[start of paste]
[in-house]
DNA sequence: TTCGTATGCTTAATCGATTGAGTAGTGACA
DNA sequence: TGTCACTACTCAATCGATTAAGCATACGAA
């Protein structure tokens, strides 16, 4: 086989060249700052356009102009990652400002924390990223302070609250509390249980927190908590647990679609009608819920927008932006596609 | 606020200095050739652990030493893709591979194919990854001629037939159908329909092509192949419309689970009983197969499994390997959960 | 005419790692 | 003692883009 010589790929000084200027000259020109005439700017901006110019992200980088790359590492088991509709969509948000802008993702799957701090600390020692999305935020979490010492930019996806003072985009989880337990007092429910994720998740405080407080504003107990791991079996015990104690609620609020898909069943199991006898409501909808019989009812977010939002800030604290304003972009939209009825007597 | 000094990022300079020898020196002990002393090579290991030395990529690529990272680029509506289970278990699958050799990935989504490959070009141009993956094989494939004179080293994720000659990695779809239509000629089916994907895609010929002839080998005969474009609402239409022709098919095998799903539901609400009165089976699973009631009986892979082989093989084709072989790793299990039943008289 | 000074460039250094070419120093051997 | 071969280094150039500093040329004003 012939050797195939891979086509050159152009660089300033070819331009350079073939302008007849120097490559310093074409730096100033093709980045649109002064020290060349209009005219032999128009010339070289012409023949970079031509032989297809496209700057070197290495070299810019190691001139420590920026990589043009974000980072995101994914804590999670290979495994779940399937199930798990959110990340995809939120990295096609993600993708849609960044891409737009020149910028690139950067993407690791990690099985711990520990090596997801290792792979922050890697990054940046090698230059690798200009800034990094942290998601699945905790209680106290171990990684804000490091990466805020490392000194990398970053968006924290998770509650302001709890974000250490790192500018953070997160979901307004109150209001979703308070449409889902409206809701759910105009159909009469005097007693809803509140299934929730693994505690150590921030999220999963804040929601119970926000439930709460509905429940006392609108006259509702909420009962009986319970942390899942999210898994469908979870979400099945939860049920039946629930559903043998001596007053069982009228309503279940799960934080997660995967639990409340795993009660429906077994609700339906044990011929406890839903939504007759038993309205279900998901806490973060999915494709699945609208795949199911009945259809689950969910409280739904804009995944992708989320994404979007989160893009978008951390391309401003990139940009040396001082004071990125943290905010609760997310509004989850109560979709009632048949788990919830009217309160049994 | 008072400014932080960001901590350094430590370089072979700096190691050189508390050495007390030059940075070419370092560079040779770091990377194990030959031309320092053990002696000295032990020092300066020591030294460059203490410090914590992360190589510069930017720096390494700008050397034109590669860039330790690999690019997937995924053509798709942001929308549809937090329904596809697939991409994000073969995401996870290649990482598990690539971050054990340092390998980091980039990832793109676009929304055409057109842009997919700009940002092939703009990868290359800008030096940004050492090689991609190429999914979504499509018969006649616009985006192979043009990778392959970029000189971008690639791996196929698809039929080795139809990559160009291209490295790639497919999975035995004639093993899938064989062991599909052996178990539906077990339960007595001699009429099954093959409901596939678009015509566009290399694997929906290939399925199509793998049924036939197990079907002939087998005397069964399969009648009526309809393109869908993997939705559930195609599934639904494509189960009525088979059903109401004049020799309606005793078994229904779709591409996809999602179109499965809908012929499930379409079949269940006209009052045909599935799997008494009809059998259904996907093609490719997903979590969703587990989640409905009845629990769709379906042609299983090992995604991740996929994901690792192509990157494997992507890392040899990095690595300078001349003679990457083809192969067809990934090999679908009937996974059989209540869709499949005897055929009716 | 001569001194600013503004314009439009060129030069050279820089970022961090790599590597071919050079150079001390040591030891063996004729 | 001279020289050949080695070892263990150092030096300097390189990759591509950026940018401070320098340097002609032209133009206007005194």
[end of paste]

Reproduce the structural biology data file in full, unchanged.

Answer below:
[in-house]
DNA sequence: TTCGTATGCTTAATCGATTGAGTAGTGACA
DNA sequence: TGTCACTACTCAATCGATTAAGCATACGAA
């Protein structure tokens, strides 16, 4: 086989060249700052356009102009990652400002924390990223302070609250509390249980927190908590647990679609009608819920927008932006596609 | 606020200095050739652990030493893709591979194919990854001629037939159908329909092509192949419309689970009983197969499994390997959960 | 005419790692 | 003692883009 010589790929000084200027000259020109005439700017901006110019992200980088790359590492088991509709969509948000802008993702799957701090600390020692999305935020979490010492930019996806003072985009989880337990007092429910994720998740405080407080504003107990791991079996015990104690609620609020898909069943199991006898409501909808019989009812977010939002800030604290304003972009939209009825007597 | 000094990022300079020898020196002990002393090579290991030395990529690529990272680029509506289970278990699958050799990935989504490959070009141009993956094989494939004179080293994720000659990695779809239509000629089916994907895609010929002839080998005969474009609402239409022709098919095998799903539901609400009165089976699973009631009986892979082989093989084709072989790793299990039943008289 | 000074460039250094070419120093051997 | 071969280094150039500093040329004003 012939050797195939891979086509050159152009660089300033070819331009350079073939302008007849120097490559310093074409730096100033093709980045649109002064020290060349209009005219032999128009010339070289012409023949970079031509032989297809496209700057070197290495070299810019190691001139420590920026990589043009974000980072995101994914804590999670290979495994779940399937199930798990959110990340995809939120990295096609993600993708849609960044891409737009020149910028690139950067993407690791990690099985711990520990090596997801290792792979922050890697990054940046090698230059690798200009800034990094942290998601699945905790209680106290171990990684804000490091990466805020490392000194990398970053968006924290998770509650302001709890974000250490790192500018953070997160979901307004109150209001979703308070449409889902409206809701759910105009159909009469005097007693809803509140299934929730693994505690150590921030999220999963804040929601119970926000439930709460509905429940006392609108006259509702909420009962009986319970942390899942999210898994469908979870979400099945939860049920039946629930559903043998001596007053069982009228309503279940799960934080997660995967639990409340795993009660429906077994609700339906044990011929406890839903939504007759038993309205279900998901806490973060999915494709699945609208795949199911009945259809689950969910409280739904804009995944992708989320994404979007989160893009978008951390391309401003990139940009040396001082004071990125943290905010609760997310509004989850109560979709009632048949788990919830009217309160049994 | 008072400014932080960001901590350094430590370089072979700096190691050189508390050495007390030059940075070419370092560079040779770091990377194990030959031309320092053990002696000295032990020092300066020591030294460059203490410090914590992360190589510069930017720096390494700008050397034109590669860039330790690999690019997937995924053509798709942001929308549809937090329904596809697939991409994000073969995401996870290649990482598990690539971050054990340092390998980091980039990832793109676009929304055409057109842009997919700009940002092939703009990868290359800008030096940004050492090689991609190429999914979504499509018969006649616009985006192979043009990778392959970029000189971008690639791996196929698809039929080795139809990559160009291209490295790639497919999975035995004639093993899938064989062991599909052996178990539906077990339960007595001699009429099954093959409901596939678009015509566009290399694997929906290939399925199509793998049924036939197990079907002939087998005397069964399969009648009526309809393109869908993997939705559930195609599934639904494509189960009525088979059903109401004049020799309606005793078994229904779709591409996809999602179109499965809908012929499930379409079949269940006209009052045909599935799997008494009809059998259904996907093609490719997903979590969703587990989640409905009845629990769709379906042609299983090992995604991740996929994901690792192509990157494997992507890392040899990095690595300078001349003679990457083809192969067809990934090999679908009937996974059989209540869709499949005897055929009716 | 001569001194600013503004314009439009060129030069050279820089970022961090790599590597071919050079150079001390040591030891063996004729 | 001279020289050949080695070892263990150092030096300097390189990759591509950026940018401070320098340097002609032209133009206007005194």